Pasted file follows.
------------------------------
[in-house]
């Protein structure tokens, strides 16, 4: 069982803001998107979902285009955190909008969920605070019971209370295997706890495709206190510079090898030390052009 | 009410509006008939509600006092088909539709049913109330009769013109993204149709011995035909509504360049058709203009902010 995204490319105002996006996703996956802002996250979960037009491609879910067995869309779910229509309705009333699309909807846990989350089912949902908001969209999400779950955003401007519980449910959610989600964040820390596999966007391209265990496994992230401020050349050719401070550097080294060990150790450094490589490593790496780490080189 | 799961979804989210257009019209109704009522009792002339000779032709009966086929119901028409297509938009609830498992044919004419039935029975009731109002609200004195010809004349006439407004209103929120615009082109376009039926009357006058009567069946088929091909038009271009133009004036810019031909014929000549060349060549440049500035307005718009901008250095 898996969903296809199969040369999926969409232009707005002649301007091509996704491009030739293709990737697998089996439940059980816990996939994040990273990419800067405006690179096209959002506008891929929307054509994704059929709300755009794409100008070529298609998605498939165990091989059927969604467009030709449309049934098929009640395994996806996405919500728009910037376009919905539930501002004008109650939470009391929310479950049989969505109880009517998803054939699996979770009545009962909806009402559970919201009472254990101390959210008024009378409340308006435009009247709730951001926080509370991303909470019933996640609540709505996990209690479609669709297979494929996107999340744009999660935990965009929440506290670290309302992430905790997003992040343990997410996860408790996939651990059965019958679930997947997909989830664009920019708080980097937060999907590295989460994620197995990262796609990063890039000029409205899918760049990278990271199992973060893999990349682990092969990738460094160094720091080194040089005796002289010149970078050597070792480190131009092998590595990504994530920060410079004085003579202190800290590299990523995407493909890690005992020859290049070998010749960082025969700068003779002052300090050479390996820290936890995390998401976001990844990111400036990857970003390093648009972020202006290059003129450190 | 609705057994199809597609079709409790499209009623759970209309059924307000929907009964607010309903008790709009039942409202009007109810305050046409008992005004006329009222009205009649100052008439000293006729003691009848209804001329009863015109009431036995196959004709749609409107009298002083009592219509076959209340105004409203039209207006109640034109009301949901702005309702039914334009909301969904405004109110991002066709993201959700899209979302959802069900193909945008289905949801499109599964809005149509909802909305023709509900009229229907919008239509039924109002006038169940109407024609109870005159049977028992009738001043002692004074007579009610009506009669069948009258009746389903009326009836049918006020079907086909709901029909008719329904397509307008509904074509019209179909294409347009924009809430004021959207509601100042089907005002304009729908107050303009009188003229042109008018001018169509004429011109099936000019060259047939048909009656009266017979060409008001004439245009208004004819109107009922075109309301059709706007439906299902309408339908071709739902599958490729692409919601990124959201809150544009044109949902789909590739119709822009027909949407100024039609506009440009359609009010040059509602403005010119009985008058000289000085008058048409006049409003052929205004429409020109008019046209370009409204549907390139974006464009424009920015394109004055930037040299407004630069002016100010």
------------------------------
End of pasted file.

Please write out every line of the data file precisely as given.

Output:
[in-house]
């Protein structure tokens, strides 16, 4: 069982803001998107979902285009955190909008969920605070019971209370295997706890495709206190510079090898030390052009 | 009410509006008939509600006092088909539709049913109330009769013109993204149709011995035909509504360049058709203009902010 995204490319105002996006996703996956802002996250979960037009491609879910067995869309779910229509309705009333699309909807846990989350089912949902908001969209999400779950955003401007519980449910959610989600964040820390596999966007391209265990496994992230401020050349050719401070550097080294060990150790450094490589490593790496780490080189 | 799961979804989210257009019209109704009522009792002339000779032709009966086929119901028409297509938009609830498992044919004419039935029975009731109002609200004195010809004349006439407004209103929120615009082109376009039926009357006058009567069946088929091909038009271009133009004036810019031909014929000549060349060549440049500035307005718009901008250095 898996969903296809199969040369999926969409232009707005002649301007091509996704491009030739293709990737697998089996439940059980816990996939994040990273990419800067405006690179096209959002506008891929929307054509994704059929709300755009794409100008070529298609998605498939165990091989059927969604467009030709449309049934098929009640395994996806996405919500728009910037376009919905539930501002004008109650939470009391929310479950049989969505109880009517998803054939699996979770009545009962909806009402559970919201009472254990101390959210008024009378409340308006435009009247709730951001926080509370991303909470019933996640609540709505996990209690479609669709297979494929996107999340744009999660935990965009929440506290670290309302992430905790997003992040343990997410996860408790996939651990059965019958679930997947997909989830664009920019708080980097937060999907590295989460994620197995990262796609990063890039000029409205899918760049990278990271199992973060893999990349682990092969990738460094160094720091080194040089005796002289010149970078050597070792480190131009092998590595990504994530920060410079004085003579202190800290590299990523995407493909890690005992020859290049070998010749960082025969700068003779002052300090050479390996820290936890995390998401976001990844990111400036990857970003390093648009972020202006290059003129450190 | 609705057994199809597609079709409790499209009623759970209309059924307000929907009964607010309903008790709009039942409202009007109810305050046409008992005004006329009222009205009649100052008439000293006729003691009848209804001329009863015109009431036995196959004709749609409107009298002083009592219509076959209340105004409203039209207006109640034109009301949901702005309702039914334009909301969904405004109110991002066709993201959700899209979302959802069900193909945008289905949801499109599964809005149509909802909305023709509900009229229907919008239509039924109002006038169940109407024609109870005159049977028992009738001043002692004074007579009610009506009669069948009258009746389903009326009836049918006020079907086909709901029909008719329904397509307008509904074509019209179909294409347009924009809430004021959207509601100042089907005002304009729908107050303009009188003229042109008018001018169509004429011109099936000019060259047939048909009656009266017979060409008001004439245009208004004819109107009922075109309301059709706007439906299902309408339908071709739902599958490729692409919601990124959201809150544009044109949902789909590739119709822009027909949407100024039609506009440009359609009010040059509602403005010119009985008058000289000085008058048409006049409003052929205004429409020109008019046209370009409204549907390139974006464009424009920015394109004055930037040299407004630069002016100010």